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Cognitive dissonance

Cognitive dissonance is a theory proposed by the psychologist Leon Festinger in 1957.

Cognitive dissonance is a state that an individual reaches once they have an imbalance between cognitions. For the purpose of this theory, cognitions are defined as being an attitude, emotion, belief or value, or even a mixture of these cognitions.

Conflicting cognitions: cognitive dissonance

Once two cognitions are held and there is a conflict of interests between them, the individual falls into a state of cognitive dissonance. This may be demonstrated by an individual purchasing a brand of washing machine, initially believing that it was the best product to buy. Their cognition is that they have a good washing machine. However, after the purchase, they may be exposed to another cognition that informs them that there is a better washing machine out on the market (for example, through an advertisement). This then leads to an imbalance between their cognitions and a psychological state which needs to seek consonance between the two cognitions.

Ways to reduce cognitive dissonance

A person in a state of cognitive dissonance will then seek consonance. There are various ways to achieve this. However, changing a cognition gives some discomfort: one has to reflect and admit to oneself that one has had a wrong cognition.

Therefore, rather than adapt to these cognitions, one may deride the new improved washing machine, and perceive the new advertisement as untrue. This is another way of allowing one's cognitions to be in a consonant state once more.

However, there are even more ways of reducing the state of dissonance. One example is through selecting information after the purchase. It might be that a person would purposefully avoid other washing machine advertisements knowing that the decision had been made and finding out about other products could lead to some discomfort.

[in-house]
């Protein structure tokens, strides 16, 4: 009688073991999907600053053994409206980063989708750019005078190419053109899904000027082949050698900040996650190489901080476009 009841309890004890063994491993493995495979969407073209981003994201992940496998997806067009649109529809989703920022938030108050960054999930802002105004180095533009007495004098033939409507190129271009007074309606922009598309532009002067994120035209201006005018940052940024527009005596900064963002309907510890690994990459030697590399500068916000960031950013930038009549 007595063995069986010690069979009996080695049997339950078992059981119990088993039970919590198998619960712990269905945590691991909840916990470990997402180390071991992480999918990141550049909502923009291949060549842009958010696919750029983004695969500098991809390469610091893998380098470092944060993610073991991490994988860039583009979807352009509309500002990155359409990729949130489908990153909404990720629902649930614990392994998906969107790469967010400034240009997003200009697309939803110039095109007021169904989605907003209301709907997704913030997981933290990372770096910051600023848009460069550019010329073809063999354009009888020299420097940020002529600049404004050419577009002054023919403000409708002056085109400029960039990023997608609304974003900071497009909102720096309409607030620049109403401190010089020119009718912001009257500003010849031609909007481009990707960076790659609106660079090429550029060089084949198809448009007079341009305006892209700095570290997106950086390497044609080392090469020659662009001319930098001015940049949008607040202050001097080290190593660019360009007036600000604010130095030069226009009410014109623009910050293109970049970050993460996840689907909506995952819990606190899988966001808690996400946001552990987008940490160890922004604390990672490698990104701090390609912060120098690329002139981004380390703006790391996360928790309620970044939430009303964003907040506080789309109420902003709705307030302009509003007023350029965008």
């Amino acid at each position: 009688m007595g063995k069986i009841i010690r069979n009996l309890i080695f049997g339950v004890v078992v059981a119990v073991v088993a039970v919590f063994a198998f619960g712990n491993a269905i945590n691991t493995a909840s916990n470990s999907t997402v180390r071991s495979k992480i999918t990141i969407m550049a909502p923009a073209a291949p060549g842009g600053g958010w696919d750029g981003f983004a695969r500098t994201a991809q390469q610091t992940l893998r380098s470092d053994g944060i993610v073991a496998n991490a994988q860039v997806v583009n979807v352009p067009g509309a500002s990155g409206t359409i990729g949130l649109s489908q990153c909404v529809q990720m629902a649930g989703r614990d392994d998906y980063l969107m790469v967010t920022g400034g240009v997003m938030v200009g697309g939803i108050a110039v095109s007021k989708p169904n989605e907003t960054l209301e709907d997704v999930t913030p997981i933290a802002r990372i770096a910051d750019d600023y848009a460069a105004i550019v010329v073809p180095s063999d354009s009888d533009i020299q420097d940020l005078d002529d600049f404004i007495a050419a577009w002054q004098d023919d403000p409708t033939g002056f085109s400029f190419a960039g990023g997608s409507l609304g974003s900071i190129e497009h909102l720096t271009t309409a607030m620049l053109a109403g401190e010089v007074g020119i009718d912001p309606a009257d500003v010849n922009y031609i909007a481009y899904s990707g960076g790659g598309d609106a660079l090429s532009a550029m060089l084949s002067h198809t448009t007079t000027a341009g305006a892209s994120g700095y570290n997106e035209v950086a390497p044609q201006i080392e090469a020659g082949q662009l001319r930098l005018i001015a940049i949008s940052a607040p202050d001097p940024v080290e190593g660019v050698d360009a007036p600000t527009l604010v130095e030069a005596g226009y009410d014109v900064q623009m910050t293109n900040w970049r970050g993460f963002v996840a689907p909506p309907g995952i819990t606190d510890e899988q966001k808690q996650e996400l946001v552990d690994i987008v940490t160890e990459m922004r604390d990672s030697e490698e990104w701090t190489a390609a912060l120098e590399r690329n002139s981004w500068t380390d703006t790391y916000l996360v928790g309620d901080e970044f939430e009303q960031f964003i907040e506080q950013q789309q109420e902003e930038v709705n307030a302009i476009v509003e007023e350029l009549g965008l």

Festinger proposed that cognitive dissonance is a similar psychological tension to hunger and thirst and that people will seek to resolve this tension.

Reduction of cognitive dissonance is good because one feels better, and because one can come closer to consonance by eliminating contradictions. On the other hand some of the ways of reduction of cognitive dissonance involve a distortion of the truth, which may cause wrong decisions. The harder way of changing favorable cognitions may in the longer run be better.

Cognitive dissonance and conspiracy theories

Some people believe that cognitive dissonance can be instrumental in the creation of conspiracy theories. Suppose that Fred believes that satanic ritual abuse kills hundreds of thousands every year. However, these supposed deaths don't get reported in the media. This leads Fred into cognitive dissonance, which he can resolve either by changing his belief in satanic ritual abuse, or by believing that satanic cultists have infiltrated the media. In the latter case, Fred's original belief is augmented by a new belief in a media conspiracy, and this starts the process towards the creation of a new conspiracy theory.

See also